Years ago, in the 1970s, my brother Karl sent me a page providing pension information about a certain William Longley. He was a Revolutionary War militia soldier who died in a county close to my grandfather John Marion Longley’s born in Tennessee. So, it seemed likely there should be a relationship, but how could one be certain?
After visiting the Church of Latter-Day Saints library and Federal Records depositories, I patched together ancestors back to William. I found an excellent narrative that William dictated to a scrivener in the 1830s to justify his application for a pension. He described his service marching with Lafayette and then serving on the Gloucester side during the battle of Yorktown. He was present at the British surrender and marched POWs to a camp.
Researching ancestry was fully involving and took some time. However, I could put together from family memory my grandfather’s father, Brazil (Braziel). With a bit of research, I determined his father was likely James and his grandfather Andrew Jonathan. It was only one step further to William.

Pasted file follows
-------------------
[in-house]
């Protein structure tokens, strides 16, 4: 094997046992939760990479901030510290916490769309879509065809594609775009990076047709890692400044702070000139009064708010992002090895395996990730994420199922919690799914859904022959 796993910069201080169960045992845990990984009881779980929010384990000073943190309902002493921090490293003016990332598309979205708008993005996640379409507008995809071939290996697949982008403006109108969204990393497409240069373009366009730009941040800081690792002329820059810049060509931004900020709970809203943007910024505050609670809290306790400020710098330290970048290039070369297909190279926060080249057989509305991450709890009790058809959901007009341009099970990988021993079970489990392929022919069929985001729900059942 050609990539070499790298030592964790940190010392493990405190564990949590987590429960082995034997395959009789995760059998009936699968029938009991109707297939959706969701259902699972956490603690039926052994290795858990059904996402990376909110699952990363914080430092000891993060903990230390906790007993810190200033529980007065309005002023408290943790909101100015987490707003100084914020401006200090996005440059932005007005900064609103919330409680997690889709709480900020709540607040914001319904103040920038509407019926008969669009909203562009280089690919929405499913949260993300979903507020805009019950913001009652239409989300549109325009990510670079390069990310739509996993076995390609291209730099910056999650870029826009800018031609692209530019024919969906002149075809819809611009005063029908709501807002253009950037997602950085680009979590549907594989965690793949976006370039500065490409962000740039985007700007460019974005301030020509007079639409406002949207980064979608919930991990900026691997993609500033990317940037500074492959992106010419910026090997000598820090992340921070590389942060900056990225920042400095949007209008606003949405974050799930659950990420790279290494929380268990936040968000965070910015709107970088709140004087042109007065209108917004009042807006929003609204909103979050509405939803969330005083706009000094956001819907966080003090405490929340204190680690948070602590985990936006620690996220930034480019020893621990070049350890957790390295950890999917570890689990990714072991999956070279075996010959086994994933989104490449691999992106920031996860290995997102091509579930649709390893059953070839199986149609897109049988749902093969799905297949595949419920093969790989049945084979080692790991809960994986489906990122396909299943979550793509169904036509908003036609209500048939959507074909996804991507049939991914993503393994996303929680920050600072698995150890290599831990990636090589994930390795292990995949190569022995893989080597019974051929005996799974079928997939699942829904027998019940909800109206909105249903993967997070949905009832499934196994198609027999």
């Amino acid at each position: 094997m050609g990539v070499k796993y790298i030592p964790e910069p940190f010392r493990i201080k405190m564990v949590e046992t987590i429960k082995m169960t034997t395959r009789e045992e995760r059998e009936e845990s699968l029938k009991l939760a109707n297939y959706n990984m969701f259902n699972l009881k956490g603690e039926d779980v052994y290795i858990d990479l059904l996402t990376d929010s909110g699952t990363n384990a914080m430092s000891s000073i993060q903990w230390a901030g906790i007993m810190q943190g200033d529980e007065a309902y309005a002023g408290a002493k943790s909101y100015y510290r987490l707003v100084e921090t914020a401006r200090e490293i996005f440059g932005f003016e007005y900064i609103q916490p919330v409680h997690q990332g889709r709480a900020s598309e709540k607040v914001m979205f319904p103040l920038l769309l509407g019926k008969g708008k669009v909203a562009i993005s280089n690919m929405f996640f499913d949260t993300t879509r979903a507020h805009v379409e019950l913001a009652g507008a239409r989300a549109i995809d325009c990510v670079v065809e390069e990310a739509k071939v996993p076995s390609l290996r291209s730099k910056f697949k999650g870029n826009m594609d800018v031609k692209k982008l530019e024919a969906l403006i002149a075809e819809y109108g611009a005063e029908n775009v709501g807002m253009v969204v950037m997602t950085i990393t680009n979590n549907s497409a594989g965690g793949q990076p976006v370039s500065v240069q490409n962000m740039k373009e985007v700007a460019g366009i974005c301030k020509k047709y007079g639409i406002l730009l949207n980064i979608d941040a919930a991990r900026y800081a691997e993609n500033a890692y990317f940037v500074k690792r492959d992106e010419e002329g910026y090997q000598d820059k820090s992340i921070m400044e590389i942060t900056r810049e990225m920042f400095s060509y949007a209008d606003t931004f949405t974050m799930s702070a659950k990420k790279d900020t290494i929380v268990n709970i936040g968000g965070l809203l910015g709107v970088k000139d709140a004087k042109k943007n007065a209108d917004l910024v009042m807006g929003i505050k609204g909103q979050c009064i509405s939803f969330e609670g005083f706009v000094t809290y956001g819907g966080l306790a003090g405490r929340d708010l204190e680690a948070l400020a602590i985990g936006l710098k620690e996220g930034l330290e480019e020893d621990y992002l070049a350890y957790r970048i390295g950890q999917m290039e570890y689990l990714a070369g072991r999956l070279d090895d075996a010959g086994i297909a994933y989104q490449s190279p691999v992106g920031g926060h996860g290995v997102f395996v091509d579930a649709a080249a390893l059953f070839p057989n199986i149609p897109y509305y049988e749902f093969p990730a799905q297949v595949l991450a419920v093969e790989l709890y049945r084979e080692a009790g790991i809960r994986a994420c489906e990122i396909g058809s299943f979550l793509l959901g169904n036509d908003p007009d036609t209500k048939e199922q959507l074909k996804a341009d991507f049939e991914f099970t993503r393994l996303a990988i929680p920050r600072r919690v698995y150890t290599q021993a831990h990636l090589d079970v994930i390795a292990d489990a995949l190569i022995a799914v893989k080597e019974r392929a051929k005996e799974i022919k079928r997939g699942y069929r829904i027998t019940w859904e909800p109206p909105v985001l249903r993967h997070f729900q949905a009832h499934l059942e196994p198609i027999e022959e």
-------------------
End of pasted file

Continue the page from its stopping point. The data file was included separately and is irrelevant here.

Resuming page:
At the Federal Records Depository, Hayward, California, the pension application I found disclosed that William came from New Jersey but did not name his parents. To research further, on several occasions, the family members visited Polk County, Tennessee, where William settled on Horn Creek, near the Ocoee. He passed, and his son Andrew Jonathan, a fifer in the War of 1812, also died. The County has a very active historical and genealogical society, which I joined. I talked with the Society president, Marian Bailey Presswood, who provided additional background information about the family.
But what about New Jersey? There were no particulars in the areas I have reviewed. However, Doris Ross Brock Johnson of Grand Prairie, Texas, edited an informative genealogical website, “Our Texas Family.” She had researched many families, including the Longley family. From her investigation, I determined that the father of William was Joseph, whose father was Joseph, and whose grandfather was Thomas. The further I went back from Tennessee, the more tenuous the connection seemed to be. Still, it endured and became more apparent or emphasized by authors on the subject, especially Doris Ross Brock Johnson.
Y Chromosome Test Defines Expectations
My wife Theresa Longley has been a diligent and competent genealogist about her Lewis and Council lines. In 2006, she enlisted me in Family Tree DNA Y chromosome tests. They tested for 37 markers. She then enrolled me in both the Longley and Langley groups.